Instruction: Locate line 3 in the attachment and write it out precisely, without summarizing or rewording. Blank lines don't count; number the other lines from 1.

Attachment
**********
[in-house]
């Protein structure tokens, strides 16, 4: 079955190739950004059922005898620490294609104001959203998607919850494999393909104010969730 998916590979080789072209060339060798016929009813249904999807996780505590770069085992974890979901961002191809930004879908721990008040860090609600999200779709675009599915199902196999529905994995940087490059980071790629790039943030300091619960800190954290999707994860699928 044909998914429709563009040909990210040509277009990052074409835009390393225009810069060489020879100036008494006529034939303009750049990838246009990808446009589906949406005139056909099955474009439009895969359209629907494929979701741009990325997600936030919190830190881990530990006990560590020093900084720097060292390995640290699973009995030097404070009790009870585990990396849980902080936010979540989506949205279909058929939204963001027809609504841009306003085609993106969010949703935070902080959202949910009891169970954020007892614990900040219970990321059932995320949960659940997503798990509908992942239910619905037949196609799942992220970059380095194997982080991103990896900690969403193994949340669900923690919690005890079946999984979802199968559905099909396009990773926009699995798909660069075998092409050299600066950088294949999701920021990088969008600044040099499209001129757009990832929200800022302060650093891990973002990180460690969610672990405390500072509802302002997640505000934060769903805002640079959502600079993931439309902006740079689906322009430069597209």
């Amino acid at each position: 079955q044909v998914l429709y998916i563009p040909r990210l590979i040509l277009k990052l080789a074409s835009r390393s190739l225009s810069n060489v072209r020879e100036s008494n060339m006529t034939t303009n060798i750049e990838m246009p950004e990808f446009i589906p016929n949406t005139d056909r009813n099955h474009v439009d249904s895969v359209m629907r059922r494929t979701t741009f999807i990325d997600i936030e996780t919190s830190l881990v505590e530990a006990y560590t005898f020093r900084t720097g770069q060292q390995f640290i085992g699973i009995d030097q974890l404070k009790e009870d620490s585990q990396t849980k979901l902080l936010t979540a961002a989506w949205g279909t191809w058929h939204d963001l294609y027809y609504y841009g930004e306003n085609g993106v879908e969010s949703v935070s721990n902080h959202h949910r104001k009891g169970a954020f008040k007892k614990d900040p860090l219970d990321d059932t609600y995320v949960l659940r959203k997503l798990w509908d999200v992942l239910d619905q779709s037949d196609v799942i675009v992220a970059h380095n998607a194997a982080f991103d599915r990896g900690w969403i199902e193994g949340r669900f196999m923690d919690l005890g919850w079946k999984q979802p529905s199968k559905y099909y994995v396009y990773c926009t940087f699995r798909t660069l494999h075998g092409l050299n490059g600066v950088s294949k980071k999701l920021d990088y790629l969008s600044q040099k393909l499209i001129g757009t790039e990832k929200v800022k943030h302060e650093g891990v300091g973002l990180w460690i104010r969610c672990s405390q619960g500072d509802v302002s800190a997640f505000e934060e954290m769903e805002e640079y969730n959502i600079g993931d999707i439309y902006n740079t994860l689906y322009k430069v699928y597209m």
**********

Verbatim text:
């Amino acid at each position: 079955q044909v998914l429709y998916i563009p040909r990210l590979i040509l277009k990052l080789a074409s835009r390393s190739l225009s810069n060489v072209r020879e100036s008494n060339m006529t034939t303009n060798i750049e990838m246009p950004e990808f446009i589906p016929n949406t005139d056909r009813n099955h474009v439009d249904s895969v359209m629907r059922r494929t979701t741009f999807i990325d997600i936030e996780t919190s830190l881990v505590e530990a006990y560590t005898f020093r900084t720097g770069q060292q390995f640290i085992g699973i009995d030097q974890l404070k009790e009870d620490s585990q990396t849980k979901l902080l936010t979540a961002a989506w949205g279909t191809w058929h939204d963001l294609y027809y609504y841009g930004e306003n085609g993106v879908e969010s949703v935070s721990n902080h959202h949910r104001k009891g169970a954020f008040k007892k614990d900040p860090l219970d990321d059932t609600y995320v949960l659940r959203k997503l798990w509908d999200v992942l239910d619905q779709s037949d196609v799942i675009v992220a970059h380095n998607a194997a982080f991103d599915r990896g900690w969403i199902e193994g949340r669900f196999m923690d919690l005890g919850w079946k999984q979802p529905s199968k559905y099909y994995v396009y990773c926009t940087f699995r798909t660069l494999h075998g092409l050299n490059g600066v950088s294949k980071k999701l920021d990088y790629l969008s600044q040099k393909l499209i001129g757009t790039e990832k929200v800022k943030h302060e650093g891990v300091g973002l990180w460690i104010r969610c672990s405390q619960g500072d509802v302002s800190a997640f505000e934060e954290m769903e805002e640079y969730n959502i600079g993931d999707i439309y902006n740079t994860l689906y322009k430069v699928y597209m």